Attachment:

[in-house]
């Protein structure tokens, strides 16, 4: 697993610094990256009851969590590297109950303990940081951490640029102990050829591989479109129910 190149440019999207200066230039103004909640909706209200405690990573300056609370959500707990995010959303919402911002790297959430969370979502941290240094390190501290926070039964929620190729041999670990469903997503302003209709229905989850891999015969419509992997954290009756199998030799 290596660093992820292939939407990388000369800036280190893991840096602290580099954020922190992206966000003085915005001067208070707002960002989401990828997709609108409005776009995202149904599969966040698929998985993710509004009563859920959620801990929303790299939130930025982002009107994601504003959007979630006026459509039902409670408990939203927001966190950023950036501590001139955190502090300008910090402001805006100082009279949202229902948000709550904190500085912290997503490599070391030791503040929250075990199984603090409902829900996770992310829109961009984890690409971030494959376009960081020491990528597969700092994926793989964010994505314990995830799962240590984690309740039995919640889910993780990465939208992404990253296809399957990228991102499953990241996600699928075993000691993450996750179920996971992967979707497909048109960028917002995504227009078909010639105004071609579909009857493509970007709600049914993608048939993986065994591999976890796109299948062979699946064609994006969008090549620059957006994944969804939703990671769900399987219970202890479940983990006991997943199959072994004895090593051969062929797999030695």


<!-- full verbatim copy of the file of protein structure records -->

[in-house]
């Protein structure tokens, strides 16, 4: 697993610094990256009851969590590297109950303990940081951490640029102990050829591989479109129910 190149440019999207200066230039103004909640909706209200405690990573300056609370959500707990995010959303919402911002790297959430969370979502941290240094390190501290926070039964929620190729041999670990469903997503302003209709229905989850891999015969419509992997954290009756199998030799 290596660093992820292939939407990388000369800036280190893991840096602290580099954020922190992206966000003085915005001067208070707002960002989401990828997709609108409005776009995202149904599969966040698929998985993710509004009563859920959620801990929303790299939130930025982002009107994601504003959007979630006026459509039902409670408990939203927001966190950023950036501590001139955190502090300008910090402001805006100082009279949202229902948000709550904190500085912290997503490599070391030791503040929250075990199984603090409902829900996770992310829109961009984890690409971030494959376009960081020491990528597969700092994926793989964010994505314990995830799962240590984690309740039995919640889910993780990465939208992404990253296809399957990228991102499953990241996600699928075993000691993450996750179920996971992967979707497909048109960028917002995504227009078909010639105004071609579909009857493509970007709600049914993608048939993986065994591999976890796109299948062979699946064609994006969008090549620059957006994944969804939703990671769900399987219970202890479940983990006991997943199959072994004895090593051969062929797999030695």